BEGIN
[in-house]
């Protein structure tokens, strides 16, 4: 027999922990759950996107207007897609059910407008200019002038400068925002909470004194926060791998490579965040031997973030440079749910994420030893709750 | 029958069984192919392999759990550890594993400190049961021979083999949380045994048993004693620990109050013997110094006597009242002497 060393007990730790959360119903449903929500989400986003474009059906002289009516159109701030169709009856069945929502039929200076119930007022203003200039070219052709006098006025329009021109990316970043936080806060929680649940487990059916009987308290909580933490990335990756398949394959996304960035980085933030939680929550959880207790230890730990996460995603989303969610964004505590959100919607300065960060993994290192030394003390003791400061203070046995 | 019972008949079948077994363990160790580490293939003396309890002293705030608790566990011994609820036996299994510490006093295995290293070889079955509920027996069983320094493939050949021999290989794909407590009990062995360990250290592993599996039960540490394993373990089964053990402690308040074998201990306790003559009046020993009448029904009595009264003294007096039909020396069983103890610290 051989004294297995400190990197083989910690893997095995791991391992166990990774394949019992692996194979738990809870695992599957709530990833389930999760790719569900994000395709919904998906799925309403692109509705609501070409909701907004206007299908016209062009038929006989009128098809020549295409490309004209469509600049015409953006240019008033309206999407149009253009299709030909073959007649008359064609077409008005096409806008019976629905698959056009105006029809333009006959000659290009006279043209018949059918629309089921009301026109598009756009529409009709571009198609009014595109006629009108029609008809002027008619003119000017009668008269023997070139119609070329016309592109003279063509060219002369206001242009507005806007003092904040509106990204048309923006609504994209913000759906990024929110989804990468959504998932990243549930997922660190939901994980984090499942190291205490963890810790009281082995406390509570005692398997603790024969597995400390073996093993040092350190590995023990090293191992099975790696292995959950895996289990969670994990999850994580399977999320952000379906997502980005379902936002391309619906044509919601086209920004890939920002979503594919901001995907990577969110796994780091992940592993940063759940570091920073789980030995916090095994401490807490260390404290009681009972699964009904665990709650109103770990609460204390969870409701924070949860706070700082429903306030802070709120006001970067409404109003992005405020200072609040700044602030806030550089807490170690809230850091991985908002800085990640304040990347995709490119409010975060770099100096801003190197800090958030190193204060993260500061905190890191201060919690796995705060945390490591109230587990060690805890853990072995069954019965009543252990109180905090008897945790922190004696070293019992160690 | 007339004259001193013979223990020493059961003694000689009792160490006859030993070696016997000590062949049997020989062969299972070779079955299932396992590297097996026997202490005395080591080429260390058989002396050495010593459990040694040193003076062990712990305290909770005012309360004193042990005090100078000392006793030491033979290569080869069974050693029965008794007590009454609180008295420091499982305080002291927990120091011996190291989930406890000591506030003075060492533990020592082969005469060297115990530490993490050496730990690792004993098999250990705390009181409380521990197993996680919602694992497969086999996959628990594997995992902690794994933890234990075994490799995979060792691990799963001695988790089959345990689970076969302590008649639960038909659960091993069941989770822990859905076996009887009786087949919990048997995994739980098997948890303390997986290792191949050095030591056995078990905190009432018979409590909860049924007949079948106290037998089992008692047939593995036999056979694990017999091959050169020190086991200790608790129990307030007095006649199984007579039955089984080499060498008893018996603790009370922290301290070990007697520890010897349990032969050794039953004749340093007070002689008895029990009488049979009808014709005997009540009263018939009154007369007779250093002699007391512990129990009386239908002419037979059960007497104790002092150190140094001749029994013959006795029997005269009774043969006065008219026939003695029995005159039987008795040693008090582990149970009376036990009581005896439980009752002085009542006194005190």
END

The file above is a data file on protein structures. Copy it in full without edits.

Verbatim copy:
[in-house]
């Protein structure tokens, strides 16, 4: 027999922990759950996107207007897609059910407008200019002038400068925002909470004194926060791998490579965040031997973030440079749910994420030893709750 | 029958069984192919392999759990550890594993400190049961021979083999949380045994048993004693620990109050013997110094006597009242002497 060393007990730790959360119903449903929500989400986003474009059906002289009516159109701030169709009856069945929502039929200076119930007022203003200039070219052709006098006025329009021109990316970043936080806060929680649940487990059916009987308290909580933490990335990756398949394959996304960035980085933030939680929550959880207790230890730990996460995603989303969610964004505590959100919607300065960060993994290192030394003390003791400061203070046995 | 019972008949079948077994363990160790580490293939003396309890002293705030608790566990011994609820036996299994510490006093295995290293070889079955509920027996069983320094493939050949021999290989794909407590009990062995360990250290592993599996039960540490394993373990089964053990402690308040074998201990306790003559009046020993009448029904009595009264003294007096039909020396069983103890610290 051989004294297995400190990197083989910690893997095995791991391992166990990774394949019992692996194979738990809870695992599957709530990833389930999760790719569900994000395709919904998906799925309403692109509705609501070409909701907004206007299908016209062009038929006989009128098809020549295409490309004209469509600049015409953006240019008033309206999407149009253009299709030909073959007649008359064609077409008005096409806008019976629905698959056009105006029809333009006959000659290009006279043209018949059918629309089921009301026109598009756009529409009709571009198609009014595109006629009108029609008809002027008619003119000017009668008269023997070139119609070329016309592109003279063509060219002369206001242009507005806007003092904040509106990204048309923006609504994209913000759906990024929110989804990468959504998932990243549930997922660190939901994980984090499942190291205490963890810790009281082995406390509570005692398997603790024969597995400390073996093993040092350190590995023990090293191992099975790696292995959950895996289990969670994990999850994580399977999320952000379906997502980005379902936002391309619906044509919601086209920004890939920002979503594919901001995907990577969110796994780091992940592993940063759940570091920073789980030995916090095994401490807490260390404290009681009972699964009904665990709650109103770990609460204390969870409701924070949860706070700082429903306030802070709120006001970067409404109003992005405020200072609040700044602030806030550089807490170690809230850091991985908002800085990640304040990347995709490119409010975060770099100096801003190197800090958030190193204060993260500061905190890191201060919690796995705060945390490591109230587990060690805890853990072995069954019965009543252990109180905090008897945790922190004696070293019992160690 | 007339004259001193013979223990020493059961003694000689009792160490006859030993070696016997000590062949049997020989062969299972070779079955299932396992590297097996026997202490005395080591080429260390058989002396050495010593459990040694040193003076062990712990305290909770005012309360004193042990005090100078000392006793030491033979290569080869069974050693029965008794007590009454609180008295420091499982305080002291927990120091011996190291989930406890000591506030003075060492533990020592082969005469060297115990530490993490050496730990690792004993098999250990705390009181409380521990197993996680919602694992497969086999996959628990594997995992902690794994933890234990075994490799995979060792691990799963001695988790089959345990689970076969302590008649639960038909659960091993069941989770822990859905076996009887009786087949919990048997995994739980098997948890303390997986290792191949050095030591056995078990905190009432018979409590909860049924007949079948106290037998089992008692047939593995036999056979694990017999091959050169020190086991200790608790129990307030007095006649199984007579039955089984080499060498008893018996603790009370922290301290070990007697520890010897349990032969050794039953004749340093007070002689008895029990009488049979009808014709005997009540009263018939009154007369007779250093002699007391512990129990009386239908002419037979059960007497104790002092150190140094001749029994013959006795029997005269009774043969006065008219026939003695029995005159039987008795040693008090582990149970009376036990009581005896439980009752002085009542006194005190």